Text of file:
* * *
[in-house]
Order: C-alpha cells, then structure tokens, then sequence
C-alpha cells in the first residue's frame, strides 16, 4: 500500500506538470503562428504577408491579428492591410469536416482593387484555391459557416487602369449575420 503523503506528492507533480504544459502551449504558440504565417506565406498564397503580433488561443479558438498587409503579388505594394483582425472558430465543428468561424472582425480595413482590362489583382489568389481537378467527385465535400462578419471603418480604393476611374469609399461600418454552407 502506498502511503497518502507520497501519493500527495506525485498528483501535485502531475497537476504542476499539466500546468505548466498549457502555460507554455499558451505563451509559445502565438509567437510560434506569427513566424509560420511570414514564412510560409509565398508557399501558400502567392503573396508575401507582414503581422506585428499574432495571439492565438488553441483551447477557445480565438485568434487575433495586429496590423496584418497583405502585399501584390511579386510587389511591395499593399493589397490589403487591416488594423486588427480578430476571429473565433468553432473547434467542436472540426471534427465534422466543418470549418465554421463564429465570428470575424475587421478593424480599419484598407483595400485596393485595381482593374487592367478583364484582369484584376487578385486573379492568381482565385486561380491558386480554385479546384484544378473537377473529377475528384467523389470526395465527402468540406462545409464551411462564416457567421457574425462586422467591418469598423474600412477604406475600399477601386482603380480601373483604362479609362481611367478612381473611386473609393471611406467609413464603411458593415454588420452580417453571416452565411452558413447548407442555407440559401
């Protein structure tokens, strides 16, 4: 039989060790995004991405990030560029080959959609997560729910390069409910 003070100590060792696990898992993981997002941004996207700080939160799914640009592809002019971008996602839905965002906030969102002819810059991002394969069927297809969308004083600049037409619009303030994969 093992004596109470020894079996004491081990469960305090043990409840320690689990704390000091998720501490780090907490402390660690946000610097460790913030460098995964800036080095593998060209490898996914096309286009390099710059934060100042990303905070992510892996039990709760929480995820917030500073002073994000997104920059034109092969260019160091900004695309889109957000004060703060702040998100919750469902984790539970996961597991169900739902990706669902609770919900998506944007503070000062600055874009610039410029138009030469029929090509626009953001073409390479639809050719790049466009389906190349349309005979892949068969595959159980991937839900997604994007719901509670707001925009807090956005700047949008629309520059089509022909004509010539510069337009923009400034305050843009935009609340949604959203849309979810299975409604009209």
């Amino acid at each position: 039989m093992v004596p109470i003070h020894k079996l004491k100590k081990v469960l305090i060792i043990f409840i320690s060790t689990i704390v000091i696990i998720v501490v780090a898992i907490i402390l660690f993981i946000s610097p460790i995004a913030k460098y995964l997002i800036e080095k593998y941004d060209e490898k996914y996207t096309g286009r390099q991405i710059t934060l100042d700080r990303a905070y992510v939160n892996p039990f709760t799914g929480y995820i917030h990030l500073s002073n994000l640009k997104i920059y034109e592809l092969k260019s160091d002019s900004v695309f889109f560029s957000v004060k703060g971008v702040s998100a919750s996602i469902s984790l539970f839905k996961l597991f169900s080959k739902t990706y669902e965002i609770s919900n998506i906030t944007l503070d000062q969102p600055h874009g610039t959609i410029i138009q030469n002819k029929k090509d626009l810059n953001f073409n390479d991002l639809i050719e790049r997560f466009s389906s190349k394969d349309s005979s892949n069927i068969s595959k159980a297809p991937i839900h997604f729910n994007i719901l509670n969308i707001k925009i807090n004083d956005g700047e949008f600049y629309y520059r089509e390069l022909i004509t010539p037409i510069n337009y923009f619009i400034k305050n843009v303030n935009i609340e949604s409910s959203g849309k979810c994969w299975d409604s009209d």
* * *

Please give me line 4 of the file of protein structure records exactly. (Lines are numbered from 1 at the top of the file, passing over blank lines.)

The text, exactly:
């Protein structure tokens, strides 16, 4: 039989060790995004991405990030560029080959959609997560729910390069409910 003070100590060792696990898992993981997002941004996207700080939160799914640009592809002019971008996602839905965002906030969102002819810059991002394969069927297809969308004083600049037409619009303030994969 093992004596109470020894079996004491081990469960305090043990409840320690689990704390000091998720501490780090907490402390660690946000610097460790913030460098995964800036080095593998060209490898996914096309286009390099710059934060100042990303905070992510892996039990709760929480995820917030500073002073994000997104920059034109092969260019160091900004695309889109957000004060703060702040998100919750469902984790539970996961597991169900739902990706669902609770919900998506944007503070000062600055874009610039410029138009030469029929090509626009953001073409390479639809050719790049466009389906190349349309005979892949068969595959159980991937839900997604994007719901509670707001925009807090956005700047949008629309520059089509022909004509010539510069337009923009400034305050843009935009609340949604959203849309979810299975409604009209």